Between the ages of 12 and 15, he invented a revolutionary new writing system. Loosely based on a clever “night-writing” code he learned from a soldier who visited his special school in Paris, the writing system won official recognition in 1854, two years after his death. Today it is widely recognized (though not widely studied) and bears Louis’s surname, Braille.

In honour of Louis, I’m leaving images out of this entry. Just on the off chance that a blind person reads this post with a Braille reader. Check out the Wikipedia entries on Louis and his alphabet for plenty of images.

And why not send a card to someone you know using his alphabet?

Happy 200, Louis!

Periodic anniversary


It is once again the anniversary of the Periodic Table of the Elements. It was first introduced to the world on this day in 1869, in a presentation to the Russian Chemical Society by Chemist Dimitri Mendeleev.

I write this with a sleeping baby in one arm, so it’ll be brief.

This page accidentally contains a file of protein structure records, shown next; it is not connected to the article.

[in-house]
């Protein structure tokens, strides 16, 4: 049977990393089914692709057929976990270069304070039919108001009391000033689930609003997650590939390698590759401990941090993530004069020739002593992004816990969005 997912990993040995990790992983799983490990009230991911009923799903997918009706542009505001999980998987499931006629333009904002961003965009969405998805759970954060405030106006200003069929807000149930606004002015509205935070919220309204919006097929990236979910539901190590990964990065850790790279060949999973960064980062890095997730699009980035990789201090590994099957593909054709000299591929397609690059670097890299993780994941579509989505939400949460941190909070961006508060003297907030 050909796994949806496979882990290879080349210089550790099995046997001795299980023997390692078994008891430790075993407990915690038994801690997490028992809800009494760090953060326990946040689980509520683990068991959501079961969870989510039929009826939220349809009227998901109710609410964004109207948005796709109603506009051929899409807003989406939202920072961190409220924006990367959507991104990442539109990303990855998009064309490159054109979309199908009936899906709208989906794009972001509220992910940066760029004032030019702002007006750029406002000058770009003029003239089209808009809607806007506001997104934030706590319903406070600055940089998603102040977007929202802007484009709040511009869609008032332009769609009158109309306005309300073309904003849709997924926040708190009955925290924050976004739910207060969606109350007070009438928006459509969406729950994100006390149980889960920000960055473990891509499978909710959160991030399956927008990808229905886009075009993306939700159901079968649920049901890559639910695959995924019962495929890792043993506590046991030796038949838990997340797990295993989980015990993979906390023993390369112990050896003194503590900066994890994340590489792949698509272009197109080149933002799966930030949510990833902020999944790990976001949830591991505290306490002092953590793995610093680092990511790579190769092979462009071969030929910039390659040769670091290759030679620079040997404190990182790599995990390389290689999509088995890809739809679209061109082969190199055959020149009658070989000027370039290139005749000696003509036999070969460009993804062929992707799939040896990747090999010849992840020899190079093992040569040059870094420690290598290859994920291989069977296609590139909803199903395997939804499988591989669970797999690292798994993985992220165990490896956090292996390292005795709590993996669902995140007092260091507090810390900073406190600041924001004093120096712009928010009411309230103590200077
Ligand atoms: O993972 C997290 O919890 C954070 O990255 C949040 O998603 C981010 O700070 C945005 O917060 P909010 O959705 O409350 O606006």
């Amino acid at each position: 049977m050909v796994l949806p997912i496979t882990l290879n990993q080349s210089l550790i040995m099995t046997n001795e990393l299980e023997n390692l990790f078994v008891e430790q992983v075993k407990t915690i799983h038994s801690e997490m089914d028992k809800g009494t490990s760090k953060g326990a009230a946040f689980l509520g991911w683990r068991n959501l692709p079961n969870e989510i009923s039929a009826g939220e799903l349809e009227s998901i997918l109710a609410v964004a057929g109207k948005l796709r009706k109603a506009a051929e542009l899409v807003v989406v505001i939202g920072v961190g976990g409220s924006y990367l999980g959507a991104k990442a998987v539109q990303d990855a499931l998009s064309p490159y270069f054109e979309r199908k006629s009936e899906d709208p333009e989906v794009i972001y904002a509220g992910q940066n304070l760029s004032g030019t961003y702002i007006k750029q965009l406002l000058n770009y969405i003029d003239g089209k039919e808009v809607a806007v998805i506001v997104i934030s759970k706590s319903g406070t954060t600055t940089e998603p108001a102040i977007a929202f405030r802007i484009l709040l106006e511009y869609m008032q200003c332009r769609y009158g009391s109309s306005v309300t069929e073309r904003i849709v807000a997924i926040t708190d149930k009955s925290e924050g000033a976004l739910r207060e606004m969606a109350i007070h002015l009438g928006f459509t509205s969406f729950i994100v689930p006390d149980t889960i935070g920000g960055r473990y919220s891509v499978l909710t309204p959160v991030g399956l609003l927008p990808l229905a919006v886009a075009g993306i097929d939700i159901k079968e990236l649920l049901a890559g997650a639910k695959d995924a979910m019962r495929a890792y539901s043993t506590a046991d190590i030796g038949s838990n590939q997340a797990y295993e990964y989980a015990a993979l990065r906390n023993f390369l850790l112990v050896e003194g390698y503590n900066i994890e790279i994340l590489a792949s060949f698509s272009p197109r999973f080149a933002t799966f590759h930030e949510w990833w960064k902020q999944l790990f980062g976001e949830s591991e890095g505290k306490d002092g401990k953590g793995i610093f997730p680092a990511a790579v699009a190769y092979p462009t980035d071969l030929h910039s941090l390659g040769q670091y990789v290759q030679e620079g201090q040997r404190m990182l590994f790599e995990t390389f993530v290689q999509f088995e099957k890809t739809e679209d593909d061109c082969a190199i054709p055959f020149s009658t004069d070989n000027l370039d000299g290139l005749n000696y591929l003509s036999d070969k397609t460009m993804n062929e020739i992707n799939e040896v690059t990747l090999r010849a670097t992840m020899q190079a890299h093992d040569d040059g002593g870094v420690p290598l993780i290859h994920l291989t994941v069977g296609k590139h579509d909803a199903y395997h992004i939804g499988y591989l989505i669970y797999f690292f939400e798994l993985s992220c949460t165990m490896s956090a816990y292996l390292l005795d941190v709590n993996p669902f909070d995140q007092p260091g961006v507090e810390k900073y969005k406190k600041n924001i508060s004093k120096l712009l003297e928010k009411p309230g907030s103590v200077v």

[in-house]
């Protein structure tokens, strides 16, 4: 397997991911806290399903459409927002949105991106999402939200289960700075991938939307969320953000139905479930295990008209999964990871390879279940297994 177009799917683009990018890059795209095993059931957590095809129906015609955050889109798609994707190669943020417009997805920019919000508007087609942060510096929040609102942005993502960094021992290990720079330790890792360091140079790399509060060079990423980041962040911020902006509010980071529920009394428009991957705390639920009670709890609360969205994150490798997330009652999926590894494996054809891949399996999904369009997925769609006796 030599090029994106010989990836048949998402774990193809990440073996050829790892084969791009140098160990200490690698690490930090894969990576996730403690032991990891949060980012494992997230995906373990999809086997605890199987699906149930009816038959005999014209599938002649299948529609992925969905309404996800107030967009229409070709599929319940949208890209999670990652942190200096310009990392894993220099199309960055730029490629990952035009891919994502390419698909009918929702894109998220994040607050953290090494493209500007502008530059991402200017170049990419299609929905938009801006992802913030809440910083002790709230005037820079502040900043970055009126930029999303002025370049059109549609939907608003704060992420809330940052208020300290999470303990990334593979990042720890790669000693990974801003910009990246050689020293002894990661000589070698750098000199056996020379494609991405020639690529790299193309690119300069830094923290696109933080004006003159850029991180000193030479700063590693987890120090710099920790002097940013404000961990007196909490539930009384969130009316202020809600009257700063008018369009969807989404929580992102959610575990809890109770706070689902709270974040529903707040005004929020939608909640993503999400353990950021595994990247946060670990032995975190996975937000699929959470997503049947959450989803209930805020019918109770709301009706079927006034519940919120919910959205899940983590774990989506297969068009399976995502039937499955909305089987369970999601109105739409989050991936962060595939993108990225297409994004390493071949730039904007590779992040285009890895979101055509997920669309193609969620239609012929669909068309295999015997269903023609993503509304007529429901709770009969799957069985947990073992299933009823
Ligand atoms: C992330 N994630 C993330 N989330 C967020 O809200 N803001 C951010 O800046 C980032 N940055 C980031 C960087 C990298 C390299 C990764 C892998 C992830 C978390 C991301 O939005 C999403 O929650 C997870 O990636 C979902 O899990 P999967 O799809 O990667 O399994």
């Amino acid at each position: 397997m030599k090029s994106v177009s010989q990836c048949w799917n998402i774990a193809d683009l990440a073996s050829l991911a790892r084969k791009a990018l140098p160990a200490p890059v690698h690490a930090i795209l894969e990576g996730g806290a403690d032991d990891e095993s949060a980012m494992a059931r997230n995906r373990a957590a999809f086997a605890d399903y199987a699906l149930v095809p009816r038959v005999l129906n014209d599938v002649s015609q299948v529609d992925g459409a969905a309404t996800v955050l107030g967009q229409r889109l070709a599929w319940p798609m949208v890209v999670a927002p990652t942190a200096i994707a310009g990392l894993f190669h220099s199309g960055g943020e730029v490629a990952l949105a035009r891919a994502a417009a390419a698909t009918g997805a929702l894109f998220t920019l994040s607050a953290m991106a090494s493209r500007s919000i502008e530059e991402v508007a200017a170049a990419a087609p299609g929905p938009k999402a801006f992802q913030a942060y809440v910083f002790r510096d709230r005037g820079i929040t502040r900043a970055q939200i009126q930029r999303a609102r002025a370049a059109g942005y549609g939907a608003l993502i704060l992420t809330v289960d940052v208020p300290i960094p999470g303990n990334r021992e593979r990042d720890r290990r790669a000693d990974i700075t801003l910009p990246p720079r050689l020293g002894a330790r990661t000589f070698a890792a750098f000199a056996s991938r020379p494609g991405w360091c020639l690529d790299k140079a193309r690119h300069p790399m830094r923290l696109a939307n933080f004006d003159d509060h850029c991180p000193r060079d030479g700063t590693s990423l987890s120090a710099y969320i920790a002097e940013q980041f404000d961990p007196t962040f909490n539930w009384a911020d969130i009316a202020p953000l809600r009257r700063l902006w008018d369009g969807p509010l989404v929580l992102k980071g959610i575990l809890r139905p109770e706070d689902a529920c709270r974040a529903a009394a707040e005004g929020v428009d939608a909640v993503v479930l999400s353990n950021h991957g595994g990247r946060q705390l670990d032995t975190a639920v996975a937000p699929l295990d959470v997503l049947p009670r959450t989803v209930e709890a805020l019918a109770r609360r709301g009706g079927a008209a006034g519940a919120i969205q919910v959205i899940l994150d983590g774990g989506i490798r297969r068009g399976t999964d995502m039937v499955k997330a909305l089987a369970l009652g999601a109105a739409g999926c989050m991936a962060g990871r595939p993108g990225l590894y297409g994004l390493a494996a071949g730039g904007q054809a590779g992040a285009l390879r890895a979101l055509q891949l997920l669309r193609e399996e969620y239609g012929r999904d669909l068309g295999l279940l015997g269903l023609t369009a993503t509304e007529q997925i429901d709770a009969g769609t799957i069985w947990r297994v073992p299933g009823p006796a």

First, a quiz for you – a fun activity for Periodic Table Day. Feel free to give your answers and other thoughts in the comments on this post.

  1. What was periodic about Mendeleev’s table?
  2. What was the reason (discovered much later) for that periodicity?
  3. How are the elements ordered in the table?
  4. Where does hydrogen belong – on the left or on the right? Why?
  5. What predictions did the original table suggest? Have they been confirmed?
  6. Does the Periodic Table depict a fact or a theory? Explain.

Okay, now a bit of periodic fun.

Earth birthday